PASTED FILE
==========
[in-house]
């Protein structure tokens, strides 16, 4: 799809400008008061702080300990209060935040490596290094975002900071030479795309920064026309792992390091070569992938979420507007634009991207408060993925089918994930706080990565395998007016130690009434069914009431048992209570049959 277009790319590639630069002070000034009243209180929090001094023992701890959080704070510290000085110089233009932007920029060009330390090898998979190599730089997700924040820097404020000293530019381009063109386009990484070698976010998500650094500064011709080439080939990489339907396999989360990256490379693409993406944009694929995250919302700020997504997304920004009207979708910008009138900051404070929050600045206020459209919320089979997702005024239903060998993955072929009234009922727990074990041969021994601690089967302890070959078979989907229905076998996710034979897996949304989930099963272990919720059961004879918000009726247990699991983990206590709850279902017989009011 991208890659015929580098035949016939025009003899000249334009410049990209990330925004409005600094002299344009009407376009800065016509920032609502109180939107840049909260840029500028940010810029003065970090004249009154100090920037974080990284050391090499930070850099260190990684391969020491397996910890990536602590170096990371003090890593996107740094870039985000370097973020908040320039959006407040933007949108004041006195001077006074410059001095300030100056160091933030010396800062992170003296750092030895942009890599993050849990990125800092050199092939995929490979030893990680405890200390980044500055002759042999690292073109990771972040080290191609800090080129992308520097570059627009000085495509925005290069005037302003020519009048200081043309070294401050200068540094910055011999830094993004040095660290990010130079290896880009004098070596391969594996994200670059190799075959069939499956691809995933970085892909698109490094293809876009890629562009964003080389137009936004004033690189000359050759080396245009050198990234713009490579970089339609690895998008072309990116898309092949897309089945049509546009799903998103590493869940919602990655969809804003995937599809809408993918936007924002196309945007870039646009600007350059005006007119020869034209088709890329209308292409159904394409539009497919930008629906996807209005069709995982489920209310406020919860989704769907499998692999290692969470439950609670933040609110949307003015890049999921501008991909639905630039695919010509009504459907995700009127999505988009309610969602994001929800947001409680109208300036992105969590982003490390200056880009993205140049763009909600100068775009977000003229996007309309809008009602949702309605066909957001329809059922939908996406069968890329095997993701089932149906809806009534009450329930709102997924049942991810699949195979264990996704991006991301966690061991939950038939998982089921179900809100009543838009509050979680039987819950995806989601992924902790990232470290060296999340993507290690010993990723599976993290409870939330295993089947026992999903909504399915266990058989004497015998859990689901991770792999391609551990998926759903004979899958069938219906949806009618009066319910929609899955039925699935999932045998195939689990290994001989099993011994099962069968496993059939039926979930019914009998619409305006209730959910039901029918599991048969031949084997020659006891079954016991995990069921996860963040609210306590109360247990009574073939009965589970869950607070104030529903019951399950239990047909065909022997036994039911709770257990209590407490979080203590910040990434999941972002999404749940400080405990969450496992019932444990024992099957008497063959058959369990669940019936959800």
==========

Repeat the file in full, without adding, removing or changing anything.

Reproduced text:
[in-house]
């Protein structure tokens, strides 16, 4: 799809400008008061702080300990209060935040490596290094975002900071030479795309920064026309792992390091070569992938979420507007634009991207408060993925089918994930706080990565395998007016130690009434069914009431048992209570049959 277009790319590639630069002070000034009243209180929090001094023992701890959080704070510290000085110089233009932007920029060009330390090898998979190599730089997700924040820097404020000293530019381009063109386009990484070698976010998500650094500064011709080439080939990489339907396999989360990256490379693409993406944009694929995250919302700020997504997304920004009207979708910008009138900051404070929050600045206020459209919320089979997702005024239903060998993955072929009234009922727990074990041969021994601690089967302890070959078979989907229905076998996710034979897996949304989930099963272990919720059961004879918000009726247990699991983990206590709850279902017989009011 991208890659015929580098035949016939025009003899000249334009410049990209990330925004409005600094002299344009009407376009800065016509920032609502109180939107840049909260840029500028940010810029003065970090004249009154100090920037974080990284050391090499930070850099260190990684391969020491397996910890990536602590170096990371003090890593996107740094870039985000370097973020908040320039959006407040933007949108004041006195001077006074410059001095300030100056160091933030010396800062992170003296750092030895942009890599993050849990990125800092050199092939995929490979030893990680405890200390980044500055002759042999690292073109990771972040080290191609800090080129992308520097570059627009000085495509925005290069005037302003020519009048200081043309070294401050200068540094910055011999830094993004040095660290990010130079290896880009004098070596391969594996994200670059190799075959069939499956691809995933970085892909698109490094293809876009890629562009964003080389137009936004004033690189000359050759080396245009050198990234713009490579970089339609690895998008072309990116898309092949897309089945049509546009799903998103590493869940919602990655969809804003995937599809809408993918936007924002196309945007870039646009600007350059005006007119020869034209088709890329209308292409159904394409539009497919930008629906996807209005069709995982489920209310406020919860989704769907499998692999290692969470439950609670933040609110949307003015890049999921501008991909639905630039695919010509009504459907995700009127999505988009309610969602994001929800947001409680109208300036992105969590982003490390200056880009993205140049763009909600100068775009977000003229996007309309809008009602949702309605066909957001329809059922939908996406069968890329095997993701089932149906809806009534009450329930709102997924049942991810699949195979264990996704991006991301966690061991939950038939998982089921179900809100009543838009509050979680039987819950995806989601992924902790990232470290060296999340993507290690010993990723599976993290409870939330295993089947026992999903909504399915266990058989004497015998859990689901991770792999391609551990998926759903004979899958069938219906949806009618009066319910929609899955039925699935999932045998195939689990290994001989099993011994099962069968496993059939039926979930019914009998619409305006209730959910039901029918599991048969031949084997020659006891079954016991995990069921996860963040609210306590109360247990009574073939009965589970869950607070104030529903019951399950239990047909065909022997036994039911709770257990209590407490979080203590910040990434999941972002999404749940400080405990969450496992019932444990024992099957008497063959058959369990669940019936959800």